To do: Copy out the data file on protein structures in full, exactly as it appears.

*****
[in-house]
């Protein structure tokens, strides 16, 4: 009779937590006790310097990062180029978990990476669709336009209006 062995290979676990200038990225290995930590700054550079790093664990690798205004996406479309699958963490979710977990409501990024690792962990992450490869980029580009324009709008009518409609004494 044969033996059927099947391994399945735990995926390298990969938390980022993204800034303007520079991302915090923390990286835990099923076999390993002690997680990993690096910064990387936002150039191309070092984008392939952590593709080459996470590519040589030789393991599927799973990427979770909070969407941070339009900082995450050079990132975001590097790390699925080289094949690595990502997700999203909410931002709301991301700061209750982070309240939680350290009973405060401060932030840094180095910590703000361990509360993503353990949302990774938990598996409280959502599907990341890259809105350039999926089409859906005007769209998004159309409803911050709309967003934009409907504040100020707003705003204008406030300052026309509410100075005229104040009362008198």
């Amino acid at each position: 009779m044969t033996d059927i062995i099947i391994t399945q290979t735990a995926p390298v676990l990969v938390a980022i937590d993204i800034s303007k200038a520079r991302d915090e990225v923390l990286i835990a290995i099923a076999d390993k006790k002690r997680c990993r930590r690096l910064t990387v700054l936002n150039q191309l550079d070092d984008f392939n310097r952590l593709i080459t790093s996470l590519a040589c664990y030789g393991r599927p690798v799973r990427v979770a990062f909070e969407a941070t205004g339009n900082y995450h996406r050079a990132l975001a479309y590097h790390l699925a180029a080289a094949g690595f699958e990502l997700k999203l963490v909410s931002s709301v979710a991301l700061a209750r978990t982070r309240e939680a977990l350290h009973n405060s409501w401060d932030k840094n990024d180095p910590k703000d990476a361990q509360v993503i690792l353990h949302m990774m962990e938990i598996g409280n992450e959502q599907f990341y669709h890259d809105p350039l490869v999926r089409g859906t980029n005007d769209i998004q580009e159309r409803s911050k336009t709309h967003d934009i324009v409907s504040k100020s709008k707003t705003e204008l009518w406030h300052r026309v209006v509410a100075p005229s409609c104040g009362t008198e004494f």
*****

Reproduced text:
[in-house]
């Protein structure tokens, strides 16, 4: 009779937590006790310097990062180029978990990476669709336009209006 062995290979676990200038990225290995930590700054550079790093664990690798205004996406479309699958963490979710977990409501990024690792962990992450490869980029580009324009709008009518409609004494 044969033996059927099947391994399945735990995926390298990969938390980022993204800034303007520079991302915090923390990286835990099923076999390993002690997680990993690096910064990387936002150039191309070092984008392939952590593709080459996470590519040589030789393991599927799973990427979770909070969407941070339009900082995450050079990132975001590097790390699925080289094949690595990502997700999203909410931002709301991301700061209750982070309240939680350290009973405060401060932030840094180095910590703000361990509360993503353990949302990774938990598996409280959502599907990341890259809105350039999926089409859906005007769209998004159309409803911050709309967003934009409907504040100020707003705003204008406030300052026309509410100075005229104040009362008198």
């Amino acid at each position: 009779m044969t033996d059927i062995i099947i391994t399945q290979t735990a995926p390298v676990l990969v938390a980022i937590d993204i800034s303007k200038a520079r991302d915090e990225v923390l990286i835990a290995i099923a076999d390993k006790k002690r997680c990993r930590r690096l910064t990387v700054l936002n150039q191309l550079d070092d984008f392939n310097r952590l593709i080459t790093s996470l590519a040589c664990y030789g393991r599927p690798v799973r990427v979770a990062f909070e969407a941070t205004g339009n900082y995450h996406r050079a990132l975001a479309y590097h790390l699925a180029a080289a094949g690595f699958e990502l997700k999203l963490v909410s931002s709301v979710a991301l700061a209750r978990t982070r309240e939680a977990l350290h009973n405060s409501w401060d932030k840094n990024d180095p910590k703000d990476a361990q509360v993503i690792l353990h949302m990774m962990e938990i598996g409280n992450e959502q599907f990341y669709h890259d809105p350039l490869v999926r089409g859906t980029n005007d769209i998004q580009e159309r409803s911050k336009t709309h967003d934009i324009v409907s504040k100020s709008k707003t705003e204008l009518w406030h300052r026309v209006v509410a100075p005229s409609c104040g009362t008198e004494f």